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High Country News December 27, 1993



Firms milk park's "wildlife'

National Park managers deliberate over whether or not they should charge biotechnical firms for extracting microbes from Yellowstone.


Introduction to the lead stories on Yellowstone National Park, 12/27/93.

Grizzly recovery plan could doom bears, critics say

Environmentalists and wildlife biologists criticize a Forest Service plan to manage grizzlies in Yellowstone.

Park to scientists: Shut up!

Park Service scientists charge that the park suppressed research on grizzlies and elk foraging.

Poacher gets light sentence

A hunter pleads guilty to poaching elk in Yellowstone National Park.

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'Empty' county can't find room for trash

Wayne County, Utah, can't find a place for its garbage due to tougher federal regulations.

Critics want foresters fired

Environmentalists urge Jack Ward Thomas to remove the two top forest managers in the agency's Southwest region.

DOE unlocks some classified data

Department of Energy Secretary Hazel O'Leary launches an "openness initiative' that reveals the DOE's sordid past.

Newspaper series unsettles the Northwest

The "Spokesman-Review' publishes a series about Forest Service mismanagement in five national forests in the Northwest.

Wyoming beats around the bush

A Wyoming law relaxing mined land reclamation standards could cost the state federal funding and regulatory authority.

Barbee must apply for his job

Bruce Babbitt elevates the rank of superintendent for several national parks.

Crisis for tribal sawmill

The Navajo Nation's logging company is bankrupt and the forestry program is in trouble according to the Bureau of Indian Affairs.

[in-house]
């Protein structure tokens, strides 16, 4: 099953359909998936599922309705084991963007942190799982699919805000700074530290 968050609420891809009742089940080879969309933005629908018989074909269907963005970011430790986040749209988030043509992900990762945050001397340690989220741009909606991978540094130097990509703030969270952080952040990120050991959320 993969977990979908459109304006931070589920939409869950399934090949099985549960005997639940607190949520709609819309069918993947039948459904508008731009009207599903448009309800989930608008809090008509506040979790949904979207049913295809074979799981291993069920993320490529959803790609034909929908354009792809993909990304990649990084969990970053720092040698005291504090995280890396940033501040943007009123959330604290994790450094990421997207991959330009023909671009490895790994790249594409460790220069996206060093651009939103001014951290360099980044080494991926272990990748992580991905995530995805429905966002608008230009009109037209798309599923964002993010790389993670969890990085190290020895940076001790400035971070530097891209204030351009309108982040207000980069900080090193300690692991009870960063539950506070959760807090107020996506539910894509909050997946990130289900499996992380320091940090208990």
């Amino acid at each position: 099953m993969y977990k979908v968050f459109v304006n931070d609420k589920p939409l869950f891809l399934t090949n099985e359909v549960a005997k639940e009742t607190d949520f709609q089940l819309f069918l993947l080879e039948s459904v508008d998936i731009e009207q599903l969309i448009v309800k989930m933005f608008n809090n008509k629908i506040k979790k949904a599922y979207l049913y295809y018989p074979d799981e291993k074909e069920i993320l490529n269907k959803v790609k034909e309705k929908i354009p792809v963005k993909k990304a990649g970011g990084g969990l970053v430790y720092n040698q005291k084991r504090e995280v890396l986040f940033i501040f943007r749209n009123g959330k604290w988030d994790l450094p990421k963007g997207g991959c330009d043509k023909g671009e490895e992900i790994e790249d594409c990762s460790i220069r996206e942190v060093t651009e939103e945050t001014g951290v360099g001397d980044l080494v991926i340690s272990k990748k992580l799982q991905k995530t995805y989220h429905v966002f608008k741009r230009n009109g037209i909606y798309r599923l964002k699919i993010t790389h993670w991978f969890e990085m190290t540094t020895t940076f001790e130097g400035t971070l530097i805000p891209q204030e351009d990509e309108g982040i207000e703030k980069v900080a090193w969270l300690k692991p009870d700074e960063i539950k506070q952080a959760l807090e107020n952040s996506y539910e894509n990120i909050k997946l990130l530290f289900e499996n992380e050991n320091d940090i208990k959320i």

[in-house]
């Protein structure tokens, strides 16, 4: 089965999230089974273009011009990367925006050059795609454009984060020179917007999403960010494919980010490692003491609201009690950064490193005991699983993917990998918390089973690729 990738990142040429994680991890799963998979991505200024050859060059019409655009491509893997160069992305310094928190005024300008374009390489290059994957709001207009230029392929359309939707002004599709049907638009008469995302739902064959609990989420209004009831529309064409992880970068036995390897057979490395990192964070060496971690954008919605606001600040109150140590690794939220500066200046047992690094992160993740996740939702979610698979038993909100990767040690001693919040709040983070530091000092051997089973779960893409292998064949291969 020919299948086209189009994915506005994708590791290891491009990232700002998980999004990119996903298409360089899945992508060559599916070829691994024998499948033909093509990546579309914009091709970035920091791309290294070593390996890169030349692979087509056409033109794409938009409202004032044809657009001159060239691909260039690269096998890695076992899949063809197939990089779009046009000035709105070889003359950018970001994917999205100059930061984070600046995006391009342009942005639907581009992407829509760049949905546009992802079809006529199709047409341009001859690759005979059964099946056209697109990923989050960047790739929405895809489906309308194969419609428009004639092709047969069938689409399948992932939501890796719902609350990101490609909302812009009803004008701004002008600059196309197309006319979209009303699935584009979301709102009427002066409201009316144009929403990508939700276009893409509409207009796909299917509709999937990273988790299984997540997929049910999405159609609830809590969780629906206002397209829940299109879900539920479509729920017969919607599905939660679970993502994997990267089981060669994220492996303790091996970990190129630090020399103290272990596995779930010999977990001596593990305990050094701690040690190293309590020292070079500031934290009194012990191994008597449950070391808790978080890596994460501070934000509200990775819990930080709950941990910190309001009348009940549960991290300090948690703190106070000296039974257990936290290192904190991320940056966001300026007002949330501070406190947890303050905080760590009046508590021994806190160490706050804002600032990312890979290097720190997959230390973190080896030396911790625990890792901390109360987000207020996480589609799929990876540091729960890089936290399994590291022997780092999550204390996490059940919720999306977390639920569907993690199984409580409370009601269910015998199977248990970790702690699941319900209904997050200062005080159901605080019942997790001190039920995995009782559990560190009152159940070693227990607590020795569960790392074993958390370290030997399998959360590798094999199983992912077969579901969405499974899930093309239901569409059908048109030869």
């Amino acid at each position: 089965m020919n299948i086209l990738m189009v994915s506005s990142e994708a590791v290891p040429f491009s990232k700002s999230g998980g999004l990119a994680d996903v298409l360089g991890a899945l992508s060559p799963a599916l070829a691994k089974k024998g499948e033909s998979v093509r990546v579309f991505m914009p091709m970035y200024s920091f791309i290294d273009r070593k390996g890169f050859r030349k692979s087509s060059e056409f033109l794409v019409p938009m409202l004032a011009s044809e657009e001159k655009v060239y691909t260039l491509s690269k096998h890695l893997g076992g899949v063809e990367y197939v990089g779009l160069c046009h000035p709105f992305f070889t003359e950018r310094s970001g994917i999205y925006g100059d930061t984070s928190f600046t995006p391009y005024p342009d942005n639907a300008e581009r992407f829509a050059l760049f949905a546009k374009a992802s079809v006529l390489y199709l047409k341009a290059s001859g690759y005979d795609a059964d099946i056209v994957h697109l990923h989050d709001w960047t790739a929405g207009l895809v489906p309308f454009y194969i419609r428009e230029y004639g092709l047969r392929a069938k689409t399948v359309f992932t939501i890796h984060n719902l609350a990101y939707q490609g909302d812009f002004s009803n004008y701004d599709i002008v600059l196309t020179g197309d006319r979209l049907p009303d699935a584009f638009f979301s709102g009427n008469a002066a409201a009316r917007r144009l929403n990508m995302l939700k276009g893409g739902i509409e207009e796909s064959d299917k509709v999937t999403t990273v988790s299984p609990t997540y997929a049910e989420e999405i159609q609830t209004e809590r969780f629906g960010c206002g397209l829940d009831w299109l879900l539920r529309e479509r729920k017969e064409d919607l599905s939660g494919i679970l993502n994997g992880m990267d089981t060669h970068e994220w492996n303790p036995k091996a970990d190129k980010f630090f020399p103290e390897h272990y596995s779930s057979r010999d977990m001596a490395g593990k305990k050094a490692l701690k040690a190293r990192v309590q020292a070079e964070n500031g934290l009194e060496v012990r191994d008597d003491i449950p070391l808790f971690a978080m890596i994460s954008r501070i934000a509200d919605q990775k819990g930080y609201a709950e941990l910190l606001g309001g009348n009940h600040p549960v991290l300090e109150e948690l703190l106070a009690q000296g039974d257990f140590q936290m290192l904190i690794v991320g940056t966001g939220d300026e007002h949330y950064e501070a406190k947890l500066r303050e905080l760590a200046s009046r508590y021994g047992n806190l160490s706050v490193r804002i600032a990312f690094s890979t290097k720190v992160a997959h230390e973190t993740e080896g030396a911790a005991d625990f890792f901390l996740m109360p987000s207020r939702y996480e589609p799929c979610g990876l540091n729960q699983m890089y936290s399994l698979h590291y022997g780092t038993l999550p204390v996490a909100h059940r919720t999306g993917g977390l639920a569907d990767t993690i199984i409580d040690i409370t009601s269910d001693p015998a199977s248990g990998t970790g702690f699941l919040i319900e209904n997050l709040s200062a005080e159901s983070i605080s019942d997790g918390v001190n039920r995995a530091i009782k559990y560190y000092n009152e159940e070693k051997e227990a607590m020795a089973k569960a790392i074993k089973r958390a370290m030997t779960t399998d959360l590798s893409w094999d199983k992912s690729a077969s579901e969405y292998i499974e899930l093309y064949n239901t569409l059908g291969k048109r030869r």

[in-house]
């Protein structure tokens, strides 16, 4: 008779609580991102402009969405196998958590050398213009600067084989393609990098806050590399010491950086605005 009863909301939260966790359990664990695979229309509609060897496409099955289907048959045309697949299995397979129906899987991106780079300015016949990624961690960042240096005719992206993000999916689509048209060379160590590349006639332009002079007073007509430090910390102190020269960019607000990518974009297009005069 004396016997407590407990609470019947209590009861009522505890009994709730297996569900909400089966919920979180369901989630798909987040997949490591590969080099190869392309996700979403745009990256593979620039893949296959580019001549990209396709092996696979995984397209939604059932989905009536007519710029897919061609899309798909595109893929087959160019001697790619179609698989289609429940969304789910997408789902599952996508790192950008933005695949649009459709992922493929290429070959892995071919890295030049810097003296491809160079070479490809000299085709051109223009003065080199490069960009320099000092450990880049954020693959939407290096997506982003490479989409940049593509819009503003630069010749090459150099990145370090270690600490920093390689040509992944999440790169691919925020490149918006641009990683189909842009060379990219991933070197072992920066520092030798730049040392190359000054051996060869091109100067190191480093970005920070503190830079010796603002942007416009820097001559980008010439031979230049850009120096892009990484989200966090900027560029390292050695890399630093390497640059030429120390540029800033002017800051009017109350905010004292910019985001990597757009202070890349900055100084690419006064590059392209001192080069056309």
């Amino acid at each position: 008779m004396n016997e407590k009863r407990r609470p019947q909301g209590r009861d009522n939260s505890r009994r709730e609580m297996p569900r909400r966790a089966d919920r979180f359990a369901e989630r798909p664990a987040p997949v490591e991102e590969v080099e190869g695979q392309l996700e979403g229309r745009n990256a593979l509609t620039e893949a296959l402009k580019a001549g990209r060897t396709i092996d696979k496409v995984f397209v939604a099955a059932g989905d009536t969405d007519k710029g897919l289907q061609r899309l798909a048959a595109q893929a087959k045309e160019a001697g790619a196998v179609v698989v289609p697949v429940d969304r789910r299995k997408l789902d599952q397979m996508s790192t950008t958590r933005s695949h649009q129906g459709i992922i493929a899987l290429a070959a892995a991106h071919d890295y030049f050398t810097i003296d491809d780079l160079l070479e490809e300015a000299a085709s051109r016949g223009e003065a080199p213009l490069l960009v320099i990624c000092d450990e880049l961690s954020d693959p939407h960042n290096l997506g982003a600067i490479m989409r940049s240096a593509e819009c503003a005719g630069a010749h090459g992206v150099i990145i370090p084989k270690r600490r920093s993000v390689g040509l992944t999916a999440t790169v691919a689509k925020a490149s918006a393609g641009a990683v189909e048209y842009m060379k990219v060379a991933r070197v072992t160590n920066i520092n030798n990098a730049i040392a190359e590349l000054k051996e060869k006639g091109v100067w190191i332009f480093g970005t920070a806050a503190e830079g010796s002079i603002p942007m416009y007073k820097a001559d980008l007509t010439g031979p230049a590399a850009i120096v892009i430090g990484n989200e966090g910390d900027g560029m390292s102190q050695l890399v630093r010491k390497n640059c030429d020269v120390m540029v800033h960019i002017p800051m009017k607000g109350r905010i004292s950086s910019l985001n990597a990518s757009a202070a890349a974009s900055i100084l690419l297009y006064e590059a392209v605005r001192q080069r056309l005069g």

Mid-Continent mine dispute continues

The federal Office of Surface Mining says Colorado underestimated the cost and extent of reclaiming the Mid-Continent mine site near Redstone, Colo.

Red sandstone and black lace

An artist wants to string 10,000 bras across the Grand Canyon.

Use-it-or-lose-it dam draws fire

Wyoming tries to revive the Sandstone Dam project in order to reserve the state's Colorado River water rights.

Andrus' suit gains support

A coalition of environmentalists and business owners support Idaho Gov. Cecil Andrus' suit to hold dam operators responsible for killing salmon.

The bottom line on pollution

Protesters moon a coal-fired narrow-gauge train to protest pollution.

The missing lynx

The U.S. Fish and Wildlife Service agrees to launch a multistate search for the rare lynx.

Methane creates an explosive situation in Colorado

Residents of methane-polluted residential areas blame the problem on natural gas companies.

Agency makes it harder to steal trees

Forest Service Chief Dale Robertson creates an independent law-enforcement branch.

BPA proposes a fish trust

Rep. Pete DeFazio wants the Bonneville Power Administration to turn over its salmon restoration program to a more wildlife-oriented agency.

Sierra Club to back big wildlands bill

The Sierra Club joins the Alliance for the Wild Rockies in backing the Northern Rockies Ecosystem Protection Act.

Struggling species in Colorado

The Colorado Division of Wildlife adds the boreal toad and the Rio Grande sucker to the endangered list, and the Mexican spotted owl to the threatened list.

Book Reviews

Wildlife refuge needs money

An Interior Department report concludes that many wildlife refuges suffer from neglect.

Little support for public-land ranchers

A public opinion poll shows widespread disapproval of current range policies.

Nevada mine wants to grow

The Independence Mining Co. says the 1872 Mining Law entitles it to double the size of its gold mine north of Elko.

No driving in Zion?

Tourists in Zion National Park may have to park their cars and take a bus if a National Park Service plan is approved.

Real western women

The Women of the West Museum in Denver will feature women from all economic and ethnic backgrounds.

Sonoran stewardship

'Bridging Borders: A Cross-Border Exchange' explores protecting cultural and environmental heritage along the U.S.-Mexican border.

The Virgin River is the target

Las Vegas puts the Virgin River at the top of its list for future water supplies, upsetting upstream users.

Related Stories

Poachers zero in on Yellowstone's prized wildlife

More poachers take wildlife from Yellowstone.

The plan in brief

The National Park Service's plan for grizzly recovery in Yellowstone is summarized.

Are bears counted twice?

A National Park Service scientist complains that there are no reliable statistics on grizzly populations in Yellowstone.

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